With winter upon us, the risk for slip and fall accidents due to snow and ice increase. While snow and ice are considered “natural hazards” that are beyond property owners’ control, there are circumstances under which residential and commercial property owners can be held liable for winter weather-related accidents in New Jersey. For example, if a business fails to keep its floors dry, or if a homeowner shovels away the snow leaving a layer of compacted ice, then someone who slips and falls may be entitled to financial compensation.

Dealing with snow and ice in the wintertime is a fact of life for New Jersey residents. With an average snowfall of roughly two feet per year, we get just enough snow to snarl traffic and create hazardous conditions in parking lots, on sidewalks and driveways, and on the roads.

Slip-and-fall accidents involving snow and ice are very common. According to the Bureau of Labor Statistics (BLS), nearly 2,000 workers in New Jersey suffer injuries in snow and ice-related slip and falls each year. This figure only reflects job-related accidents. Far more people slip and fall on their personal time, whether while out shopping, attending appointments, or simply enjoying the winter landscape.

What Are Your Legal Rights If You Slipped and Fell on Snow or Ice in New Jersey?

So, what are your legal rights if you were injured as a result of slipping and falling on snow or ice in New Jersey? The answer depends on a number of different factors, including: (i) where you slipped, (ii) what you were doing when you slipped, and (iii) whether the owner of the property where you fell acted reasonably in preventing unnecessarily hazardous conditions.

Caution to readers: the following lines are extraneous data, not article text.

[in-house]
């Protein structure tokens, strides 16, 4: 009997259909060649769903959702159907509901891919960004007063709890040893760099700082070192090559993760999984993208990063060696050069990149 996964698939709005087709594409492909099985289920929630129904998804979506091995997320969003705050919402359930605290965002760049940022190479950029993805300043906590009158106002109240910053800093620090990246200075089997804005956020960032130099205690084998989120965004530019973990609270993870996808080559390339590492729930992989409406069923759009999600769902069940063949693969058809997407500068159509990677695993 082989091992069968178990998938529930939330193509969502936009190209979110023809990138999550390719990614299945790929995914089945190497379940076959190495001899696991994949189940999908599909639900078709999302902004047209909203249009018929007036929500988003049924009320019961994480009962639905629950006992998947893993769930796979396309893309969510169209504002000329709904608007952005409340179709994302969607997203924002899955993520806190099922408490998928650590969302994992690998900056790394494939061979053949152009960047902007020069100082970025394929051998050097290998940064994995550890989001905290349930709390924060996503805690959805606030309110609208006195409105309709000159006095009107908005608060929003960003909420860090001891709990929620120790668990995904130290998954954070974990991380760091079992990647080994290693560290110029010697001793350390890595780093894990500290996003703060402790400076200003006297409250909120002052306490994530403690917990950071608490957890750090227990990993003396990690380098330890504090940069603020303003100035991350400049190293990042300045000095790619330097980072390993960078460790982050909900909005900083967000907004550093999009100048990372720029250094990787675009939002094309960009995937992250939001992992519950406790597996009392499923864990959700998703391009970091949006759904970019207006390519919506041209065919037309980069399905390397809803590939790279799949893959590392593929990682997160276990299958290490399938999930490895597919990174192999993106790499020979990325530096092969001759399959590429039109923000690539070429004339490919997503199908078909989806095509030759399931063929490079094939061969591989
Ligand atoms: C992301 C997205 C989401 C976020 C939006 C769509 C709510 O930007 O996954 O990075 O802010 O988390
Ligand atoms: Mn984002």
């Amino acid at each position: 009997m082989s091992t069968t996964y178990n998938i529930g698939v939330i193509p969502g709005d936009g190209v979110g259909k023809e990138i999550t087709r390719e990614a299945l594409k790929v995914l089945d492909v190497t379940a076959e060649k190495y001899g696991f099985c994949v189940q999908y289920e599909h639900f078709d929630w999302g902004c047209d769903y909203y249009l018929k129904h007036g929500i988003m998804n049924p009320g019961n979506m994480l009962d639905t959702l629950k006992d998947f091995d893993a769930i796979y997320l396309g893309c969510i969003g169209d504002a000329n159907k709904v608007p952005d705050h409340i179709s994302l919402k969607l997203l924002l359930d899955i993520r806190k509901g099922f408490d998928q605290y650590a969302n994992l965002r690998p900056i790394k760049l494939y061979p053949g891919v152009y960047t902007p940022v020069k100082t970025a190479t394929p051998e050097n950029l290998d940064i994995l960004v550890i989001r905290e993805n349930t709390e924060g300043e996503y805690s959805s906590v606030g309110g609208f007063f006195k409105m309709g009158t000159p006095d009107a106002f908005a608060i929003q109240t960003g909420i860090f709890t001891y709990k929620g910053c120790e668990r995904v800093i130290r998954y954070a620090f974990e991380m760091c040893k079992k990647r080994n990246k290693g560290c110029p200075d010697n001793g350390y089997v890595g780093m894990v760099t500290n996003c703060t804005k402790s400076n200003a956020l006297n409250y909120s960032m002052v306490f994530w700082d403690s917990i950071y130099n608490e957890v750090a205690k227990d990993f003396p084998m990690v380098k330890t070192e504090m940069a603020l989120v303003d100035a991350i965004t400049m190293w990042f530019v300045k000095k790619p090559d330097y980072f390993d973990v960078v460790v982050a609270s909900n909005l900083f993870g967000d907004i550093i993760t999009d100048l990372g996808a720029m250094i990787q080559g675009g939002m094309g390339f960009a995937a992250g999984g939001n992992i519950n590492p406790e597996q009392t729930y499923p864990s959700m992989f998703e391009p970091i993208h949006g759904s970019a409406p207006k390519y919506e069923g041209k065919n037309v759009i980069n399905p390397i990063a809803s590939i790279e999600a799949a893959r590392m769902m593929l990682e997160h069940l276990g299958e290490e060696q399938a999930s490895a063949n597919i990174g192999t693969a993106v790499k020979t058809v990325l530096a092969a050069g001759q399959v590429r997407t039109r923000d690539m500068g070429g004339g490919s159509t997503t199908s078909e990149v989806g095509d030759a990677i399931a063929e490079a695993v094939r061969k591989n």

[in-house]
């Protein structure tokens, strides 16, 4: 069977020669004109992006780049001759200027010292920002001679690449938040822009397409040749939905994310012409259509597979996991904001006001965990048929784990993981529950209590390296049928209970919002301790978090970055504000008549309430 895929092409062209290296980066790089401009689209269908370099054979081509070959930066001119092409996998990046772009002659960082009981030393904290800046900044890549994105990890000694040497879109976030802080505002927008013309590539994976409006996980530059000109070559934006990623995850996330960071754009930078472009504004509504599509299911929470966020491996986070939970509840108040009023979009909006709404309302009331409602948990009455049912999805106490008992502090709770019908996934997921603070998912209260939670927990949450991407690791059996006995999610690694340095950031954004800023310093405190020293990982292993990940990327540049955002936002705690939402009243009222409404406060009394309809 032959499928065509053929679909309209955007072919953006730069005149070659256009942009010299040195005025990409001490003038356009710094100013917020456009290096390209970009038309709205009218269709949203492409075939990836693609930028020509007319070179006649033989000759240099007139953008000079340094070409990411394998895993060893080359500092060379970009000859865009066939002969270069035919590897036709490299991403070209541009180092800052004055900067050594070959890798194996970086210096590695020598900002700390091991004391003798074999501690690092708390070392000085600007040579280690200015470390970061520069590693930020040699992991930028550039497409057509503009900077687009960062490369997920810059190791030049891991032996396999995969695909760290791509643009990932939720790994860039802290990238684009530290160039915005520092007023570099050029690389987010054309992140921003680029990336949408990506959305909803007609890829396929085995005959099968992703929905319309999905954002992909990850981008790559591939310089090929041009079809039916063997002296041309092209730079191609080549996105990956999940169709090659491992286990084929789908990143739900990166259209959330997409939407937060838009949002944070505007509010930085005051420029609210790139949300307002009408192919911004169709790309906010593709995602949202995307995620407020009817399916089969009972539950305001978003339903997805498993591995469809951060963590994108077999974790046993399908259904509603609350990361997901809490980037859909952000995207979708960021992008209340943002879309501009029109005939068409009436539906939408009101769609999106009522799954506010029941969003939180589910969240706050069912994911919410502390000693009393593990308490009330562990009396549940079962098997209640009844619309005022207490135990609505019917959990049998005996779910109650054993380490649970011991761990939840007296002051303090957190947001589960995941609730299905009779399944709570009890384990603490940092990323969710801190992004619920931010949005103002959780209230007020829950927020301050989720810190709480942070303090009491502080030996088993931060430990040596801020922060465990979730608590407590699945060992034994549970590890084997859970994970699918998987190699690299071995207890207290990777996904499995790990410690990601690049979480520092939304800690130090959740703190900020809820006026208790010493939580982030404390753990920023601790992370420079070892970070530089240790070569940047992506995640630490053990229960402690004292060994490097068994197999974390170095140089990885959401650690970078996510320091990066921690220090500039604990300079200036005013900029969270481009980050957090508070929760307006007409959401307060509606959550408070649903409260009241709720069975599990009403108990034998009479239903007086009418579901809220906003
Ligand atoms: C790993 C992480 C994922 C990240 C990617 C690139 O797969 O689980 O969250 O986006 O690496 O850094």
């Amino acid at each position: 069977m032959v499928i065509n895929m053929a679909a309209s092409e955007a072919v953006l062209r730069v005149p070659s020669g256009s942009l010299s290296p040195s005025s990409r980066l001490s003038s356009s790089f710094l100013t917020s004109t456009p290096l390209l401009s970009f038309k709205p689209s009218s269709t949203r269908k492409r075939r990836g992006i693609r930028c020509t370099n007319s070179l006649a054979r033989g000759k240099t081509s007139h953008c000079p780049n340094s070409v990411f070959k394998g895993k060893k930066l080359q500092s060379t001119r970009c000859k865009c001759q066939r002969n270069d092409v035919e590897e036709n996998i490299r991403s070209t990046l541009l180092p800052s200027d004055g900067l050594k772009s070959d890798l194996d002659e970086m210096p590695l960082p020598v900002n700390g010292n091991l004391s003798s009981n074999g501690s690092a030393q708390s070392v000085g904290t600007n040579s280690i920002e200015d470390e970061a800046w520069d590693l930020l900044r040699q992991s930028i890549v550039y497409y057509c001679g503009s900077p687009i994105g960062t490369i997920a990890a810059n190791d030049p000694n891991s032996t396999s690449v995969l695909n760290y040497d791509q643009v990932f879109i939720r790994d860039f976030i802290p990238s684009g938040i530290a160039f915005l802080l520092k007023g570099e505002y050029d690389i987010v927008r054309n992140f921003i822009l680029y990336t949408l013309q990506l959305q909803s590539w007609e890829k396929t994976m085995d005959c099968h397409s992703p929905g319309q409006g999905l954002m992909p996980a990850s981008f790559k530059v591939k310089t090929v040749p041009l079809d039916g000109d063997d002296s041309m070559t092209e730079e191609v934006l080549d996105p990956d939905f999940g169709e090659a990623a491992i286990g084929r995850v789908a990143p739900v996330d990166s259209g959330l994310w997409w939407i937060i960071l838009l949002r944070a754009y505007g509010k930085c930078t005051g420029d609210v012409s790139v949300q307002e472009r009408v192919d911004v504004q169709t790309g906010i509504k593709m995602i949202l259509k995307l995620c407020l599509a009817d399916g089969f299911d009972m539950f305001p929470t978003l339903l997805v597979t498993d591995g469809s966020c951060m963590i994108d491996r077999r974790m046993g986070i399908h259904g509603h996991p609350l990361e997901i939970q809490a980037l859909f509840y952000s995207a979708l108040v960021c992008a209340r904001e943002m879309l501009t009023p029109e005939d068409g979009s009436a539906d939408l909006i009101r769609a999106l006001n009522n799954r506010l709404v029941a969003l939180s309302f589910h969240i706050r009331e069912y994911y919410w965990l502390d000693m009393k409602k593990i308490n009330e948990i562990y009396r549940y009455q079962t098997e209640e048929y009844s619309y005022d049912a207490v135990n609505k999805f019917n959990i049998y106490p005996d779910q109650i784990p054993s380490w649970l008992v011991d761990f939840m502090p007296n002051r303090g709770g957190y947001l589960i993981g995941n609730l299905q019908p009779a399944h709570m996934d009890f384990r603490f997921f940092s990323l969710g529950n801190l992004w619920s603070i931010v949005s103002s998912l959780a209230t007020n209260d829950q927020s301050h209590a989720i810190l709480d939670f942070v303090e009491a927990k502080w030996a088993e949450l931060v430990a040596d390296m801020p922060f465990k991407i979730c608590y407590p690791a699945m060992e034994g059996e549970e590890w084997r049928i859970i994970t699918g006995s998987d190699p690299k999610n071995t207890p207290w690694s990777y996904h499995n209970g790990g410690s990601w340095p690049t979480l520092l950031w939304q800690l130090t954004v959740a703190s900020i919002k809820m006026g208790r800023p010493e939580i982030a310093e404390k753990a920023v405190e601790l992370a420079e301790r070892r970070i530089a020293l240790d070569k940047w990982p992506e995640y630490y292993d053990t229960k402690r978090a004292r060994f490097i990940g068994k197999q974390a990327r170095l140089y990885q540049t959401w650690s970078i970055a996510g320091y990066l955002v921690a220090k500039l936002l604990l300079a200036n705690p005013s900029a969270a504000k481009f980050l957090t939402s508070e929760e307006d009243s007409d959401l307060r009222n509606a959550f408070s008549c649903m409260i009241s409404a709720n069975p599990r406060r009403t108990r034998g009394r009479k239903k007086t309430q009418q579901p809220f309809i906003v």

1. Where Did You Slip and Fall?

Under New Jersey law, commercial property owners and business tenants owe different legal duties than residential homeowners. Businesses and homeowners can both be held liable for snow and ice-related accidents under varying circumstances, and claims against businesses and homeowners will both typically be covered by insurance (general liability insurance in the case of a business, and homeowner’s insurance in the case of the residential property).

2. What Were You Doing When You Slipped and Fell?

When the weather gets bad, property owners are not the only ones who have a legal obligation to act reasonably. If a person slips and falls because he or she is playing around or being reckless, the law will generally hold that person accountable (or at least partially accountable) for his or her own injuries. On the other hand, if you were being careful and you slipped and fell due to a hazard that could have reasonably been mitigated or eliminated, then you may be entitled to full financial compensation for your injury-related losses.

3. What Are the Property Owner’s (or Tenant’s) Legal Obligations?